Use all chemicals—for insects, weeds, or nematodes—according to directions on the label. The label will tell you the amount to be used, the crops to use it on, and the number of days between application and harvest. The label is one of the most important pieces of garden literature available. Read and heed it for effective use and safety.
Harvesting. The main reason for a home garden is to produce high-quality vegetables. Harvest often to get vegetables at the proper stage of maturity. If beans, okra, cucumbers, etc., are left to mature fully, the plant will stop producing. Early morning harvest, before vegetables absorb heat from the sun, is best for most vegetables. Freeze or can the surplus if you want to enjoy your garden all year.
Alabama Vegetable Garden Planting
These planting dates are for Central Alabama. For South Alabama, make spring plantings approximately 10 days earlier and fall plantings 10 days later. In North Alabama, make spring plantings approximately 10 days later and fall plantings 10 days earlier.
The planting chart is two pages. Use the button at the bottom of the chart to advance it to page 2. You can also type the vegetable you are interested in the chart’s search box. There is a “Print Table” button at the bottom to print a copy of the contents of the table.
Alabama Vegetable Garden Planting Chart
*Days to maturity are from planting seed or setting transplants in the garden. The number of days will vary depending on cultivar (some mature earlier than others), temperature, and general growing conditions. Check catalogs for individual maturity time.
**Cultivars listed in this chart represent a few of those recommended for Alabama. There are many other good cultivars that are worthy of trial in the home garden.
Tips for How to Grow Broccoli
Easy steps for how to grow broccoli in home vegetable gardens.
How to plant and care for broccoli plants in your garden.
Design Your Own Vegetable Garden Layout Using our Free “Vegetable Garden Planner” Software!
Many gardeners seem to be a bit intimidated about growing broccoli in their gardens.
There is no need to fear, as raising broccoli plants is quite simple with just a few basics to keep in mind.
Broccoli is a very recognizable vegetable with its thick stalk and broad leaves.
This nutritious and delicious veggie often gets a bad review from kids and even former President Bush!
Admittedly, it may be an acquired taste for some people but it is one of many gardener’s favorites for growing in the vegetable garden and eating!
Let’s discover the incredibly easy steps of how to grow broccoli successfully for those finer connoisseurs of good taste.
Broccoli is a Cold Season Plant
This cold season plant requires a minimum soil temperature of 40 degrees F for planting. However, the ideal ground temperature is 85 degrees F. Broccoli grows in bunches of tiny bud clusters called heads.
The head size depends on the type such as small, large, or single. The cool season vegetable is a member of the cole family. Although, it may be difficult to get finicky eaters to try broccoli, it is the easiest member of its own botanical family to grow.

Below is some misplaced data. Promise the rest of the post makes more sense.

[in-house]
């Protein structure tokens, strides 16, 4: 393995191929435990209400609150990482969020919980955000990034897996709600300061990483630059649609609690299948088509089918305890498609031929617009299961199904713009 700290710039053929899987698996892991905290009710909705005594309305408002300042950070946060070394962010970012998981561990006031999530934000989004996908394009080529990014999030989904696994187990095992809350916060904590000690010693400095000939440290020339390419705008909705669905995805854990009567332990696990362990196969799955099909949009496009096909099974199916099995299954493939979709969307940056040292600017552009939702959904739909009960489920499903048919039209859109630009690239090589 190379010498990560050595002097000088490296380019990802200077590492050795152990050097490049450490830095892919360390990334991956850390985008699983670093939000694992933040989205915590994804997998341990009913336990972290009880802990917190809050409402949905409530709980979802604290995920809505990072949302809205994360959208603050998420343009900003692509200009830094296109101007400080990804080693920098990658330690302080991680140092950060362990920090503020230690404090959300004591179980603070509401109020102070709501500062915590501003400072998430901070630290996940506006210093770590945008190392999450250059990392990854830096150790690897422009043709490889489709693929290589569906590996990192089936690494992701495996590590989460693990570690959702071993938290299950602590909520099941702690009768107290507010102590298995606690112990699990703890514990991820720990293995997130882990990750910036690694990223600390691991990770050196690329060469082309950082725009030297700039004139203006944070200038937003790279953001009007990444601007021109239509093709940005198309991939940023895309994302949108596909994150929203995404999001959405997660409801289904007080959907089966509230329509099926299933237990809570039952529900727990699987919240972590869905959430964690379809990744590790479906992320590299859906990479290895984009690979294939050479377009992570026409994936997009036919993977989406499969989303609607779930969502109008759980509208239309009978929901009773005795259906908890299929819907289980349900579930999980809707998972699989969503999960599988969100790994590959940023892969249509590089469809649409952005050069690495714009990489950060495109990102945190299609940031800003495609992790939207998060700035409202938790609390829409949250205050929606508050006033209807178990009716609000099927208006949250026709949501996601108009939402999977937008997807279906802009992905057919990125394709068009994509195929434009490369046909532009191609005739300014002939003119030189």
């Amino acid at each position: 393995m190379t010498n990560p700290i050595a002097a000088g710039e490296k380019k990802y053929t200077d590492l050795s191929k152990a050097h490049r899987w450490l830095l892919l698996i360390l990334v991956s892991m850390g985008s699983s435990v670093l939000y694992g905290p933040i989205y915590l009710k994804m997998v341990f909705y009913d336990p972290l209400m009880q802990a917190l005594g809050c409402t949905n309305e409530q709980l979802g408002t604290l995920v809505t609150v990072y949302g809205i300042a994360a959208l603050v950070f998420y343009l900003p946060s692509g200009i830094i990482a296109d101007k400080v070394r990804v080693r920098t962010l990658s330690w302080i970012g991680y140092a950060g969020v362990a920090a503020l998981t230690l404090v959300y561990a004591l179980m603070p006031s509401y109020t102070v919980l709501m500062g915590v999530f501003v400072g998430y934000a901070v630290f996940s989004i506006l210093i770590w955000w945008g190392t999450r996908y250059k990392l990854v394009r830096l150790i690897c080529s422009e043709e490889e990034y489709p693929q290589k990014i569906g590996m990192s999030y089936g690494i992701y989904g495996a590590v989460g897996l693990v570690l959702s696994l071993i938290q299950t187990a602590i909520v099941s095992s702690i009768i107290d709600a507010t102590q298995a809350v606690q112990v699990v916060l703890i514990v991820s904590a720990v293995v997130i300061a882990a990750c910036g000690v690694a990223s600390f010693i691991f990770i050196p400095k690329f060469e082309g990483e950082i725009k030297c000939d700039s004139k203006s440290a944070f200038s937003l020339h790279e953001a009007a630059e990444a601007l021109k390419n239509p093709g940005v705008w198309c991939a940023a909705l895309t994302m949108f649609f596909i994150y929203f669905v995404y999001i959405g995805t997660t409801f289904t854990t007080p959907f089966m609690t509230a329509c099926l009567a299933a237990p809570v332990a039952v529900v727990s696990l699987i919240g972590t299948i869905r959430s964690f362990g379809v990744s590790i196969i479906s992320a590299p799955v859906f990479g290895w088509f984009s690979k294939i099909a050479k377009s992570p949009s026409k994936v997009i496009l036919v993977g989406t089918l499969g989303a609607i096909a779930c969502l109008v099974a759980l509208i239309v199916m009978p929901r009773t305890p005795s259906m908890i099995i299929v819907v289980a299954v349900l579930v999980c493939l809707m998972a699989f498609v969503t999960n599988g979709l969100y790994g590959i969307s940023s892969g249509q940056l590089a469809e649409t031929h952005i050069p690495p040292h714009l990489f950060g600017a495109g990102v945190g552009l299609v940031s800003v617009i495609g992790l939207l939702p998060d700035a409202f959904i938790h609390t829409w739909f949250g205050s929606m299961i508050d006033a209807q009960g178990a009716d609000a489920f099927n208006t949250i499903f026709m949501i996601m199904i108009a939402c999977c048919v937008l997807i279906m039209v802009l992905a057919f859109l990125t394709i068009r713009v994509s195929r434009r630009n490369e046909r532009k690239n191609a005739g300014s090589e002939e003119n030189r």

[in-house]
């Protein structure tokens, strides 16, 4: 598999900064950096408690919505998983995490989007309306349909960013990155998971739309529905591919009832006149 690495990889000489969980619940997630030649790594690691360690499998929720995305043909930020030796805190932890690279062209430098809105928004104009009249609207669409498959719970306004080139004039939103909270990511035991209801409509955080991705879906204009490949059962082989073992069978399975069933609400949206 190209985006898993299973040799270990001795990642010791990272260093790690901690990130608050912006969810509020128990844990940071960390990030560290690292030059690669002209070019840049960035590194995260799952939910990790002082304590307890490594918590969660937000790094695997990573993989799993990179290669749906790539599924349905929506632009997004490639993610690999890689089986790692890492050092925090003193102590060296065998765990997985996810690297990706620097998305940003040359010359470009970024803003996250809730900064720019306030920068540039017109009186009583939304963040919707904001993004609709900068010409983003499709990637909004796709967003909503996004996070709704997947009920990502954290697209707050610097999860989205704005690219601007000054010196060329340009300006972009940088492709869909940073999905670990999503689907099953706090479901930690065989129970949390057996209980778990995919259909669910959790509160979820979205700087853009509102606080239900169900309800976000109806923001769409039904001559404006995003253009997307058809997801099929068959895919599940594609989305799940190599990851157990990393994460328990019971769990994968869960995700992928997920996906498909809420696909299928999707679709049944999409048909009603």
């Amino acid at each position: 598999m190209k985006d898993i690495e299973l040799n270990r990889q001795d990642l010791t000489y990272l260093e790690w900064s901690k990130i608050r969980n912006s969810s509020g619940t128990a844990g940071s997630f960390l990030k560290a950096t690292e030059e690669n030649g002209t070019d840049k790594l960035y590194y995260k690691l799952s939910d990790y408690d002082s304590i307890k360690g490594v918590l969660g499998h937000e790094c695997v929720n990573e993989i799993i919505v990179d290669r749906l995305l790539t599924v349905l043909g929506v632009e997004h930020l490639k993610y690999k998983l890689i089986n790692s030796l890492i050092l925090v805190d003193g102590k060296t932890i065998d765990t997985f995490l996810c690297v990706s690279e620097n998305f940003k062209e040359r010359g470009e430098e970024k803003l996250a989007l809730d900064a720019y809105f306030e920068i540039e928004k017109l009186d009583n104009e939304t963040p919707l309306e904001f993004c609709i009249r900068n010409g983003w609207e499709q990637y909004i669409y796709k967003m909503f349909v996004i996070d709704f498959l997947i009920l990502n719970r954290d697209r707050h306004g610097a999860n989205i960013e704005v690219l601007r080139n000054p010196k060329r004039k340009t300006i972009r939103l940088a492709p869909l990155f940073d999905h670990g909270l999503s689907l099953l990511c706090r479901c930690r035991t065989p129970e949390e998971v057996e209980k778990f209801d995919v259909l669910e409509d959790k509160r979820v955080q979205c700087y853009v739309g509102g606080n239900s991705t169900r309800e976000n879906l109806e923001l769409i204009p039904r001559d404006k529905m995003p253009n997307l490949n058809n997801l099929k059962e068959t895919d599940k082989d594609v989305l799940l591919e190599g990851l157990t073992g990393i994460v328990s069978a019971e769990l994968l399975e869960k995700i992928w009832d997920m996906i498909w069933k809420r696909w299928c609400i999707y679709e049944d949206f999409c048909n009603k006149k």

Broccoli Planting Times
- For USDA climate zones 3-4, plant the vegetable in May.
- Planting time in climate zone 5 is April -May.
- Plant broccoli in climate zone 6 in months March-April.
- In zones 7-8 planting time is February-April.
- For zones 9-10 broccoli is planted in July-October.
Download our free zone chart and planting guide to determine your planting and growing zone.
Download zone chart here!
Preparation for Planting Broccoli
Choose a location that is not exposed to more than 2 hours a day of direct sunshine. Test the vegetable garden soil for for medium levels of nitrogen and high amounts of both potassium and phosphorous. A proper acid/alkaline balance is necessary as well as maintaining a 6.0-6.8 pH level.
Supplement soil with compost. Rotate site location annually to prevent depleting nitrogen in the soil.
Growing Broccoli Plants from Seed
Start indoors 6 weeks prior to last expected frost.
Transplant broccoli seedlings in 3 weeks after hardening for 5 days.
Plant broccoli seeds at a depth of ½ inch.
How to Space Plants when Growing Broccoli
Sow broccoli seeds 2 inches apart.
Separate broccoli rows 24-30 inches.
Thin plants to 14-18 inches apart.
Broccoli Plant Yield
Allow 2-4 plants for each family member. If you are planning to have extra for the freezer, plant 6-8 plants per family member. Give green a chance!
Broccoli Seed Germination
It takes an average 10 to 15 days for broccoli seed to germinate.
Garden Bedfellows with Benefits when Growing Broccoli
Herbs, beets, potatoes, celery, and onions make good companion plants.
Strawberries, pole beans, or tomatoes are not so nice neighbors of broccoli and should be avoided.
How to Grow Broccoli: Maintenance of Plants
Water to maintain constant soil moisture, not overly dry or too damp.
Watering plants from overhead is not recommended.
Mulch around plants to deter weeds from growing.
How to Grow Broccoli : Harvesting Broccoli Heads
- Broccoli is generally ready for harvest in 85 days for transplants.
- Harvesting from seed is typically 70-100 days.
- When fully grown, the vegetable plants are 2 to 3 feet high.
- It is subject to bolting in warm temperatures and as hours of sunlight lengthen.
- Heads can be harvested when buds are still green and tight by cutting the main stem below the head.
- Leave the secondary shoots for smaller broccoli heads to develop.
Vegetable Gardening Tip:
After harvesting, soak broccoli heads for several minutes in warm water, salt, and vinegar to remove pests. Dry completely before refrigerating.
Preservation of Garden-Grown Broccoli
Broccoli can be stored in refrigerator’s vegetable bin for a couple of weeks.
After blanching for a minute in boiling water, the vegetable may be preserved frozen for several months.
By following the simple guidelines of how to grow broccoli, your family is sure to give you rave reviews. Involve your children in your gardening endeavors, and instead of those previously turned up noses when you serve vegetables, the kids will want to try all the fresh veggies they helped produce. Add the tasty fresh vegetable to colorful stir fry and you will have your children eating out of the palm of your hand! Figuratively speaking of course!